Sleep over held the night zoo's bird cages were vandalized - Hawaii News Now - KGMB and KHNL

School sleep over held the night zoo's bird cages were vandalized

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HONOLULU (HawaiiNewsNow) – Hawaii News Now has learned there was a sleep over group of students at the Honolulu Zoo Monday night when someone cut two dozen bird cages there, setting three birds free.

The birds escaped sometime between 6:30 p.m. Monday and 7:30 a.m. Tuesday. Bird keepers are trying to lure them back with food and members of their own species in special cages, so far without success. 

"They're pretty hungry, I presume, and thirsty.  And hopefully somebody can find them or we can still locate them on grounds," said Tommy Higashino, the assistant director of Honolulu Zoo. 

Higashino said a junior high school group held a sleep over on zoo grounds Monday night when someone cut the birds' cages. 

About 30 students and chaperones from Our Savior Lutheran School in Aiea spent the night in tents on the zoo's back lawn, near the snack bar and fairly far away from the bird cages, according to Ted Otaguro, executive director of the Honolulu Zoo Society. 

The society, which is the nonprofit support group for the zoo, charges $55 to $60 per person for its overnight "Snooze In The Zoo" program, which includes a zoo tour, pizza, breakfast and a morning stroll.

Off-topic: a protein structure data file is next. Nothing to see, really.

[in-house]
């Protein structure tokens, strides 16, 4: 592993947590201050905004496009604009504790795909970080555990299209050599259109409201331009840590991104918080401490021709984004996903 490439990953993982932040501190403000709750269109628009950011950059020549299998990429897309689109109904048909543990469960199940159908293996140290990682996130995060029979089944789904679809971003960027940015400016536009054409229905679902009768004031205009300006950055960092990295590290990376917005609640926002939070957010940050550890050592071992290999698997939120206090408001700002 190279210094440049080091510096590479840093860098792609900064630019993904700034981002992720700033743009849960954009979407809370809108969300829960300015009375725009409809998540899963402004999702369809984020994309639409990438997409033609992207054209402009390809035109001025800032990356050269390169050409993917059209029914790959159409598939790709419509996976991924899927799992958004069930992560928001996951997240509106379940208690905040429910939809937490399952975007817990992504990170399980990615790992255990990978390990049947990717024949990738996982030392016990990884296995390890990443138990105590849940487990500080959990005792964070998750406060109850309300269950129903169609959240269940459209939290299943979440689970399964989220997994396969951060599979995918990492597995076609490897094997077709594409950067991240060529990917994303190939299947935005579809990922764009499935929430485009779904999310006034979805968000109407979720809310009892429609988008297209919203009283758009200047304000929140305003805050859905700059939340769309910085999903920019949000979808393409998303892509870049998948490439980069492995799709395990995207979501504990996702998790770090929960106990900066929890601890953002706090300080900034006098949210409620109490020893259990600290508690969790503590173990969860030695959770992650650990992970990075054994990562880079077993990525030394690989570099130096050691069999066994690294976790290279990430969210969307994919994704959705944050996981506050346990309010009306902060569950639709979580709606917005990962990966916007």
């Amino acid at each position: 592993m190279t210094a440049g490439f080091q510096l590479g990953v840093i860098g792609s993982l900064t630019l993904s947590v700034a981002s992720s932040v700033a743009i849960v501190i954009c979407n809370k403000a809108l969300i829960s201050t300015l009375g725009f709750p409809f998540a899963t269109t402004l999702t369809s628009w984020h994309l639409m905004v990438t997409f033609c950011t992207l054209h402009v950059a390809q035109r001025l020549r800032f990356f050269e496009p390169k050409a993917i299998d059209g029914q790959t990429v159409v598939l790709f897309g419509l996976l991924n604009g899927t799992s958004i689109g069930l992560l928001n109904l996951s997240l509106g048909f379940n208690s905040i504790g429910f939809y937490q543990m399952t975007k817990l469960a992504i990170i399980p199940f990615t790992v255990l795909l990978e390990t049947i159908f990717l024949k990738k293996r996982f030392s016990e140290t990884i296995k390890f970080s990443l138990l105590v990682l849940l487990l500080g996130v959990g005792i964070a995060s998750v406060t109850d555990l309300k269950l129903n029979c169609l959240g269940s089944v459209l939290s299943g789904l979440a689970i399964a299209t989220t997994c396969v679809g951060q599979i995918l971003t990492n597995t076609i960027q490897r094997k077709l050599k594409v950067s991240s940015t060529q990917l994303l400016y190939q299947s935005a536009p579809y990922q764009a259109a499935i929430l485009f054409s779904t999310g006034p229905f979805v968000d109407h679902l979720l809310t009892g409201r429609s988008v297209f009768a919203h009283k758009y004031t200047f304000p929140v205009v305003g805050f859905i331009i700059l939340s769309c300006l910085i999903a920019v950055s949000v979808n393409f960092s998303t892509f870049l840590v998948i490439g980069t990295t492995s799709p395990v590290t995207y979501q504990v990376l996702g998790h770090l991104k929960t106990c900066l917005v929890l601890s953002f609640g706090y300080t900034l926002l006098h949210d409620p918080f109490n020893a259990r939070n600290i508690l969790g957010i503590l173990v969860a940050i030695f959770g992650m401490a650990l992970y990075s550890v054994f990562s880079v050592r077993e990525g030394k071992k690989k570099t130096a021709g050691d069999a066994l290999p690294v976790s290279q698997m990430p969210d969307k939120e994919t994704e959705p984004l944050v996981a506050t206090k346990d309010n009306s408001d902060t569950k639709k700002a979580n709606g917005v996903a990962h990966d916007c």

Zoo procedures require a paid staff person to be on duty over night to keep watch over sleep over groups, and the chaperone didn't see or hear anything suspicious, Higashino said.  

"We have a staff that's on all night, monitoring their activities, ensuring that they remain on the back long and they don't wander," he said. 

"Fortunately for us, we have a few retirees.  A former mammal curator, former zookeepers that are familiar with our procedures and our animals and they are the ones who are being tapped to be chaperones," Higashino said. 

The school group was composed of 6th and 7th graders, who zoo officials say would most likely have been too short to cut holes nearly six feet high in the bird cages. 

Other zoo employees suspect mentally ill homeless people who live near the zoo could have done the crime, sneaking into the zoo after hours or hiding at the zoo until nightfall. 

The zoo is now beefing up security overnight by adding a second guard to the overnight shift. 

"We need to try and deter any further copycats or even the same person perpetrating similar crimes," Higashino said. 

Previously the zoo didn't have security checkpoints near the birds, fearful that guards' flashlights would scare them. 

"Once they roost at night, you don't really want to disturb them otherwise they may get excited, fly up, break their necks or get scalped," Higashino said. 

As a result of Monday's incident, the zoo has added a couple of overnight guard security checkpoints at the perimeter of the bird exhibits so the area will be checked with regularity, Higashino added.

The missing birds are worth about $1,200.  It will cost between $15,000 to $24,000 to replace the damaged screens on the bird cages, Higashino said.

The missing birds are a buff-headed ground dove, a red Eclectus parrot and a gray tawny frogmouth.  The dove and the parrot have been seen on zoo grounds in the last two days, but the frogmouth has not been spotted since Monday night's incident.

Anyone who has seen the birds is asked to call the Honolulu Zoo at (808) 971-7174. 

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Vandals strike Honolulu Zoo, exotic birds missing

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